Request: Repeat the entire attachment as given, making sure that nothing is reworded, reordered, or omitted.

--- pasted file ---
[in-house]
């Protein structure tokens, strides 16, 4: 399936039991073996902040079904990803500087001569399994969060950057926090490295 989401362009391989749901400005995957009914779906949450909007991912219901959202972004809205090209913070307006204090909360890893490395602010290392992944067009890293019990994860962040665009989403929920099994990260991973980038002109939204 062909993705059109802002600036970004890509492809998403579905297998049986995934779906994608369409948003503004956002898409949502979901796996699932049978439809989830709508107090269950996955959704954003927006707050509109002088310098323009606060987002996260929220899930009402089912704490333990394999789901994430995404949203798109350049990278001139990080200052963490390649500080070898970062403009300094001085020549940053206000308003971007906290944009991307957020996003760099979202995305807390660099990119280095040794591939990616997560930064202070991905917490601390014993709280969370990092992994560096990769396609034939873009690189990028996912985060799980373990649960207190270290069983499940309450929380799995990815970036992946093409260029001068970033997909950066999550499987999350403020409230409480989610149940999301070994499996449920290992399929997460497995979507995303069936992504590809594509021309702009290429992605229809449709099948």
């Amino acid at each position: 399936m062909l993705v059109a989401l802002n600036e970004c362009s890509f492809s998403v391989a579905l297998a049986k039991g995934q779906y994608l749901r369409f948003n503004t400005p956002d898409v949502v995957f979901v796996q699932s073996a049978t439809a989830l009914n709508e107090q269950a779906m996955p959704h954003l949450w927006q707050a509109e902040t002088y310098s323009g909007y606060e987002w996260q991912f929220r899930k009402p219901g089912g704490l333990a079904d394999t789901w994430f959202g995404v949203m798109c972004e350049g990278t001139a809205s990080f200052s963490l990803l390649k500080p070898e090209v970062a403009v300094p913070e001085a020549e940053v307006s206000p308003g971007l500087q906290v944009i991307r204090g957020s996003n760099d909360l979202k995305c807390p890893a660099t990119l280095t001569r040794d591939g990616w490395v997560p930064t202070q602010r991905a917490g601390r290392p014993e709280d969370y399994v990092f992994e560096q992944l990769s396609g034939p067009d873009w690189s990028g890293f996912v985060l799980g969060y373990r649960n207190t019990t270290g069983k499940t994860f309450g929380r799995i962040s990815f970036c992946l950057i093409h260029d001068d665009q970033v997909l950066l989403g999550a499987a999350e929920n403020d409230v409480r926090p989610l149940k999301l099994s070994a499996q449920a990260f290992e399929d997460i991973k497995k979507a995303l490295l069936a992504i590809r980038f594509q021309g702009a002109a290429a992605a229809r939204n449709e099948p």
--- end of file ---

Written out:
[in-house]
């Protein structure tokens, strides 16, 4: 399936039991073996902040079904990803500087001569399994969060950057926090490295 989401362009391989749901400005995957009914779906949450909007991912219901959202972004809205090209913070307006204090909360890893490395602010290392992944067009890293019990994860962040665009989403929920099994990260991973980038002109939204 062909993705059109802002600036970004890509492809998403579905297998049986995934779906994608369409948003503004956002898409949502979901796996699932049978439809989830709508107090269950996955959704954003927006707050509109002088310098323009606060987002996260929220899930009402089912704490333990394999789901994430995404949203798109350049990278001139990080200052963490390649500080070898970062403009300094001085020549940053206000308003971007906290944009991307957020996003760099979202995305807390660099990119280095040794591939990616997560930064202070991905917490601390014993709280969370990092992994560096990769396609034939873009690189990028996912985060799980373990649960207190270290069983499940309450929380799995990815970036992946093409260029001068970033997909950066999550499987999350403020409230409480989610149940999301070994499996449920290992399929997460497995979507995303069936992504590809594509021309702009290429992605229809449709099948």
């Amino acid at each position: 399936m062909l993705v059109a989401l802002n600036e970004c362009s890509f492809s998403v391989a579905l297998a049986k039991g995934q779906y994608l749901r369409f948003n503004t400005p956002d898409v949502v995957f979901v796996q699932s073996a049978t439809a989830l009914n709508e107090q269950a779906m996955p959704h954003l949450w927006q707050a509109e902040t002088y310098s323009g909007y606060e987002w996260q991912f929220r899930k009402p219901g089912g704490l333990a079904d394999t789901w994430f959202g995404v949203m798109c972004e350049g990278t001139a809205s990080f200052s963490l990803l390649k500080p070898e090209v970062a403009v300094p913070e001085a020549e940053v307006s206000p308003g971007l500087q906290v944009i991307r204090g957020s996003n760099d909360l979202k995305c807390p890893a660099t990119l280095t001569r040794d591939g990616w490395v997560p930064t202070q602010r991905a917490g601390r290392p014993e709280d969370y399994v990092f992994e560096q992944l990769s396609g034939p067009d873009w690189s990028g890293f996912v985060l799980g969060y373990r649960n207190t019990t270290g069983k499940t994860f309450g929380r799995i962040s990815f970036c992946l950057i093409h260029d001068d665009q970033v997909l950066l989403g999550a499987a999350e929920n403020d409230v409480r926090p989610l149940k999301l099994s070994a499996q449920a990260f290992e399929d997460i991973k497995k979507a995303l490295l069936a992504i590809r980038f594509q021309g702009a002109a290429a992605a229809r939204n449709e099948p």